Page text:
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Reviewed on 2009-05-01
Received[2.5]  out of 4 stars
GenreCrime / Drama / Thriller / War
A Hollywood remake of a popular foreign film is the general route taken to appease American audiences unwilling to work through a movie by reading the subtitles. Russian filmmaker Nikita Mikhalov went in the opposite direction by borrowing the blueprints from the 1957 Oscar-nominated classic "12 Angry Men" in this loose remake set in contemporary Moscow.

A jury of 12 must unanimously decide the fate of a teenage boy accused of murdering with a knife his adoptive father, a former military officer living on a meager pension. The group of very different individuals from a multitude of backgrounds deliberate in a makeshift jury room in a school gymnasium.

This copycat dramatic character study pales in comparison to the excellence in all cinematic aspects of the original, which was directed by Sidney Lumet from a story and screenplay written by Reginald Rose.

Long-winded personal stories from each juror eat up time and detract from ultimately deciding guilt or innocence. There are also flashbacks to the boy's youth when he sees his parents murdered and his home destroyed by fire during a war between Russia and rebel forces from Chechnya.

The movie is way too long with too many detours along the way. The running time of more than 2 hours exceeds the tightly edited original by a full hour.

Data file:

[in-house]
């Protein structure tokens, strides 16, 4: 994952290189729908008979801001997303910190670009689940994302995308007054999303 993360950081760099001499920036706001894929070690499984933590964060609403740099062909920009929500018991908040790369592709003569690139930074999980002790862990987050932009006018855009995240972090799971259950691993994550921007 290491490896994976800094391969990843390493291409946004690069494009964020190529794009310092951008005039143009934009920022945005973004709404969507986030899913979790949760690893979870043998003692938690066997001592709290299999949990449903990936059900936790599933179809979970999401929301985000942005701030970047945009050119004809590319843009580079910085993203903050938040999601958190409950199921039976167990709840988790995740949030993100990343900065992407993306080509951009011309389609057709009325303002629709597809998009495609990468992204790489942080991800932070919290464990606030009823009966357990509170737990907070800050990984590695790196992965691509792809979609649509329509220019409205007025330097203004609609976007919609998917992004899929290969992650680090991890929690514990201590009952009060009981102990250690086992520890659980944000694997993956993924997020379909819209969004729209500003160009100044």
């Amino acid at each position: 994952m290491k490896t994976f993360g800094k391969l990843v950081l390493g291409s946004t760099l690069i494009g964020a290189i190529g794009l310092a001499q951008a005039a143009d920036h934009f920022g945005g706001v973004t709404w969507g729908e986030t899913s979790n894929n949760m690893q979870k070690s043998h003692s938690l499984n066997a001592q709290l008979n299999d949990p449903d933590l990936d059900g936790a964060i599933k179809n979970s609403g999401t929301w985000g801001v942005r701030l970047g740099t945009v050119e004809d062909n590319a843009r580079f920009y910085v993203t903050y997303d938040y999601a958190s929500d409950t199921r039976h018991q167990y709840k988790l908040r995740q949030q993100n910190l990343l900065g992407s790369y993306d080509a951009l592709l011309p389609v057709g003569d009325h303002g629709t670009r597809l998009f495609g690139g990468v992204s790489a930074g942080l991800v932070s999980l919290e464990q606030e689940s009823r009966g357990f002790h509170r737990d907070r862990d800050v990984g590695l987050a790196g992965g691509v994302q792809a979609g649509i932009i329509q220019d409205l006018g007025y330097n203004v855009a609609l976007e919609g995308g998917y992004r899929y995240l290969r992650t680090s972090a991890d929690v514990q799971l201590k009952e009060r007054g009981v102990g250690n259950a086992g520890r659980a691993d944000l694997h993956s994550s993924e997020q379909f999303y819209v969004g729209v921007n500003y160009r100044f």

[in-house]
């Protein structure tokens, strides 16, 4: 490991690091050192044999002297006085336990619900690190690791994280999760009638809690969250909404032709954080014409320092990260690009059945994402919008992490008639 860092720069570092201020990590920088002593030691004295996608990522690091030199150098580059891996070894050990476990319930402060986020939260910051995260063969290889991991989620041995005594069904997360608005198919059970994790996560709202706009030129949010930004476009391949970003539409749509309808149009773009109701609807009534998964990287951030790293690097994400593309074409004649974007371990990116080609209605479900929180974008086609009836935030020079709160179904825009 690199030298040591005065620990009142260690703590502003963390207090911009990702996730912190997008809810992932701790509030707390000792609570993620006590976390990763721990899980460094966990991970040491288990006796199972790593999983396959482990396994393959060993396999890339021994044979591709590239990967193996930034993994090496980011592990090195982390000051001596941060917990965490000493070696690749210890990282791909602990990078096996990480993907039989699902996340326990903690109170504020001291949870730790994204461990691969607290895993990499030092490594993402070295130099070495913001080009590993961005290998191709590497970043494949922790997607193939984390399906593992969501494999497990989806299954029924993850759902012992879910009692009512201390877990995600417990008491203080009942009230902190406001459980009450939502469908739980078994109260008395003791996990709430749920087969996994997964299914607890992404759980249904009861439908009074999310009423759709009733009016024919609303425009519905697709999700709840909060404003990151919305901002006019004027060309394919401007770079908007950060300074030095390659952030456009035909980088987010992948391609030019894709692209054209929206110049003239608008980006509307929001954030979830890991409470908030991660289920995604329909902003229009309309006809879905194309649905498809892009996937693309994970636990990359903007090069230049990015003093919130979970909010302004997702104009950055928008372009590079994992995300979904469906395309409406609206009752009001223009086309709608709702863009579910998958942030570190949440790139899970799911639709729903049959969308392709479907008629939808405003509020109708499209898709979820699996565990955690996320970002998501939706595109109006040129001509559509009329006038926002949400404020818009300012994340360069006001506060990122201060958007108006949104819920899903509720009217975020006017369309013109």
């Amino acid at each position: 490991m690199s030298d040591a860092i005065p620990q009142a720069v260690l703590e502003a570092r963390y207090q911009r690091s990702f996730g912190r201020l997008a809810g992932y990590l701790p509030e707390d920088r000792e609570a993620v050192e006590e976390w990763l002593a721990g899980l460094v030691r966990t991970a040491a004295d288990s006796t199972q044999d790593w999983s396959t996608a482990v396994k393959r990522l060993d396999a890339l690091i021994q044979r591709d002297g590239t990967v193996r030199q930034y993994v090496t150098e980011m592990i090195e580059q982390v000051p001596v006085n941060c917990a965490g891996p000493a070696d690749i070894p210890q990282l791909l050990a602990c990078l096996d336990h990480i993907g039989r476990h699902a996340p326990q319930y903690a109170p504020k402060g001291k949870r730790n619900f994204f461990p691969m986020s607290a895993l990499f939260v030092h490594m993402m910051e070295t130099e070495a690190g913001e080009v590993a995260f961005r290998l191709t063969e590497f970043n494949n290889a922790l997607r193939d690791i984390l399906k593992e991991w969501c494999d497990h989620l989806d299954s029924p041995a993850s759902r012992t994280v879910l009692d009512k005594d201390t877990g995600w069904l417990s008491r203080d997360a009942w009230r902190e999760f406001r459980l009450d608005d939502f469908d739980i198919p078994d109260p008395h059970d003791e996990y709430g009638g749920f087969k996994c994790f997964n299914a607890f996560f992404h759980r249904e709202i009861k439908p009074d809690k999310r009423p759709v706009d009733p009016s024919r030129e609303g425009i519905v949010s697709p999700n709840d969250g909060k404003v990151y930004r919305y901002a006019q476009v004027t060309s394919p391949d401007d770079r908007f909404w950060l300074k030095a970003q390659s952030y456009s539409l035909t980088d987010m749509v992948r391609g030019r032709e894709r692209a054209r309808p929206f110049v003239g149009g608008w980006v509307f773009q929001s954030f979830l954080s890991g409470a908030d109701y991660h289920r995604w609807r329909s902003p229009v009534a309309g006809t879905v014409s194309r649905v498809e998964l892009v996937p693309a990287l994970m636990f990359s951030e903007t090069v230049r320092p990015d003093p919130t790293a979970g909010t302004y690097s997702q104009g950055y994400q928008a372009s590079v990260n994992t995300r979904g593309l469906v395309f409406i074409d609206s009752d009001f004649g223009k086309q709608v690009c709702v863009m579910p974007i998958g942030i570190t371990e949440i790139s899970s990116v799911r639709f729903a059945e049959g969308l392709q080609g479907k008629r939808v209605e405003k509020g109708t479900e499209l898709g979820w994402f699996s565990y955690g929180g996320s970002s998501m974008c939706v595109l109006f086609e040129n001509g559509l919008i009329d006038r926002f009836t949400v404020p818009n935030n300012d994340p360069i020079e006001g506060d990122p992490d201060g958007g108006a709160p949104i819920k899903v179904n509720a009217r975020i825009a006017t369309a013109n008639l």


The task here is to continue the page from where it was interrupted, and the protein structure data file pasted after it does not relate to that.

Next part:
They bring up the term "beyond reasonable doubt" used in American courts. With the death penalty banned in Russia, the boy faces a life sentence with no parole. One lone juror holds out after an initial show of hands. The group goes over the evidence and the testimony of the witnesses. They even recreate the floor plan of the crime scene. The camera goes up, down and circles the room attempting to bring various angles to men sitting around a table in a claustrophobic setting.

After the jury appears to have established the truth and reached a verdict, the movie throws out another twist concerning the adolescent's safety. There is a lot of material to absorb in one sitting with no breathing room as you must rapidly read the subtitles to keep up with the story. Some in the audience may become frustrated and decide to doze off.

This admirable effort was one of the five finalists at the 2008 Academy Awards in the Best Foreign Language Film category. The dialogue is in Russian and Chechen with English subtitles. The better alternative is to check out the 1957 original motion picture now available on DVD with a distinctive cast of famous actors including Henry Fonda, Lee J. Cobb, Ed Begley, E.G. Marshall, Jack Warden, Martin Balsam and Jack Klugman. The Russian knockoff is now playing exclusively at the Tivoli in Westport.

Review By:
Keith Cohen "The Movie Guy"


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